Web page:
An entire village--a tribe-- of friends and family has closed ranks around us. This has been an incredibly difficult time, but it would have been impossible without the unbelievable support from all of you. I feel humbled and awed by your generosity and kindness. Thank you--I am beyond grateful.
UPDATE UPDATE UPDATE!
MILES MAKING GREAT PROGRESS, A LONG ROAD AHEAD
Despite unbelievably challenging obstacles and a series of sequential, life threatening illnesses and challenges, Miles is not only still fighting, he’s getting better. The doctors are still treating some damage from the original infection to give his lungs, heart, kidneys and pancreas the maximum chance to recover. His body is also battling several other health-care related infections at the moment. He’s still very sick, but we’re begining tho think that maybe, just maybe, we’re through the worst of it. Once Miles is well enough that the intensive care is not needed—hopefully in the coming weeks—we will look at moving him to an inpatient rehabilitation facility.
There has also been some really good news from the UN and the insurance company. After a campaign led by UN friends all over the world and some timely support from senior officials, the UN has genrously agreed to continue to support our medevac to South Africa and even given me work leave to be with Miles for three months. The insurance company is working with the hospital to pay their bills in a different, quicker way than usual which helps a lot. This is a huge relief.
The financial issue now will be the costs of extended stay in the ICU and the remaining percentages of individual doctors fees (he's been in intensive care for 54 days and seen cardiologists, pulmonologists, nephrologists, neurologists, gastroenterologists, psychologists, physiotherapists and many many more). Insurance will cover a good portion but the costs will still be high.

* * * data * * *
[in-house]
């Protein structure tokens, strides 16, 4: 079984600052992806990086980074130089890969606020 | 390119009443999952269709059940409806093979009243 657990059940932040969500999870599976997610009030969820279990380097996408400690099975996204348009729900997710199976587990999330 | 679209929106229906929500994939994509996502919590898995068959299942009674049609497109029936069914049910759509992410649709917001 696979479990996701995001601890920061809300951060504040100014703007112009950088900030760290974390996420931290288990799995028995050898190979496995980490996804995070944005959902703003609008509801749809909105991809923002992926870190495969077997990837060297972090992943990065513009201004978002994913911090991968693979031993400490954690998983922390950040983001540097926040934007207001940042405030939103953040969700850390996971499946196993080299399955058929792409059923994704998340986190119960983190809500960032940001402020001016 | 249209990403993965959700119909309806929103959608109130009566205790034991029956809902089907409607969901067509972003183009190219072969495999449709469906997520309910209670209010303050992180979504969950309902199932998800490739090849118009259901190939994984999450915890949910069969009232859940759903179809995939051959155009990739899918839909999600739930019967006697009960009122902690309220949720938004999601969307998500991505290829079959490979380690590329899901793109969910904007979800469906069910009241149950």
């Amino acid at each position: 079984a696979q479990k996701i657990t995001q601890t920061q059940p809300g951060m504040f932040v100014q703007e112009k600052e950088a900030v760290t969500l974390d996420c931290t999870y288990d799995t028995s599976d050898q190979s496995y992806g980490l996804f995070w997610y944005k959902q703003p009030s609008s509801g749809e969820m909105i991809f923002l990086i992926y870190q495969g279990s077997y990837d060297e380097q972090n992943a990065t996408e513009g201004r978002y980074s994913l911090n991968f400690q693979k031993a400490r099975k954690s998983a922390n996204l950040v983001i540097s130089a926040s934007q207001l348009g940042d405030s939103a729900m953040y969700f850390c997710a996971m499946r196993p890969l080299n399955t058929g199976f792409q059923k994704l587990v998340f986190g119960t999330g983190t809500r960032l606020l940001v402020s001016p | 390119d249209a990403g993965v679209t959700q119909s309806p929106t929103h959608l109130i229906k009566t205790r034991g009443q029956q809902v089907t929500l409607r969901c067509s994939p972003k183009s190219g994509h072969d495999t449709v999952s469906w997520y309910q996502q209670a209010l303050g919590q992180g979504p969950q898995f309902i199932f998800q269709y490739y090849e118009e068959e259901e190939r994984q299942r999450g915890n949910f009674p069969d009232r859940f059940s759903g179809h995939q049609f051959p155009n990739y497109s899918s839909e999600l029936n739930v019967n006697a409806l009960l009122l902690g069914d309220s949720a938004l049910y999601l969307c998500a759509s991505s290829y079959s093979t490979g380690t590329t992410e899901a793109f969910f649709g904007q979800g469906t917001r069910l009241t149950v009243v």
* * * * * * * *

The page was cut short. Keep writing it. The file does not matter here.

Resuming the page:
My heartfelt and eternal thanks to the almost 500 of you who have contributed so generously to helping us. Thanks to you, we have a fighting chance at paying these costs off instead of going deep into debt. We have also benefitted hugely from the expert advice and ideas of friends who are doctors and from many people who have gone through similar experiences themselves or with loved ones. It is incredibly helpful to hear how so many have managed some of the terrifying things that Miles has been through. And the support in Johannesburg - from old friends and new ones, from the family members and comrades who have flown here to help out (not to mention our extended and unbelievably generous cadre of friends who have helped out with Zara in Kenya) - is astonishing and humbling. Your love, warmth and care leaves me speechless and feeling blessed in the middle of this nightmare.
Since the costs of the South Africa medevac will now be covered by the UN and by insurance company, your generous donations will now be used to pay off the medical expenses and additional costs associated with an extended stay in an ICU in another country and future rehabilitation costs that fall outside of insurance. If anyone is uncomfortable with this please let me know and we will credit your donation back to you immediately.
To all of you, again, thank you for everything. Please keep sending your thoughts, prayers and good advice. Thank you, thank you and thank you again.
Miles, Jo and Zara
I am tube free at last with my last drainage hole in my back nearly healed. I am also cutting back on all the medications.
Today I was fired by the occupational therapists who say that I am now fine and should concentrate on my physio and restoring my stamina. Rude but gratifying nonetheless. The biggest remaining problem is my liver which has been messed up by the pancreatitis. My consultant in South Africa has prescribed and advises that we have it monitored in England before we go back to Kenya where - unfortunately - there is not the right type of specialist. I also have an incredibly annoying rash which thank God is not eczema and is probably caused by the liver thing. Tomorrow I have an MRI to check that all is well inside.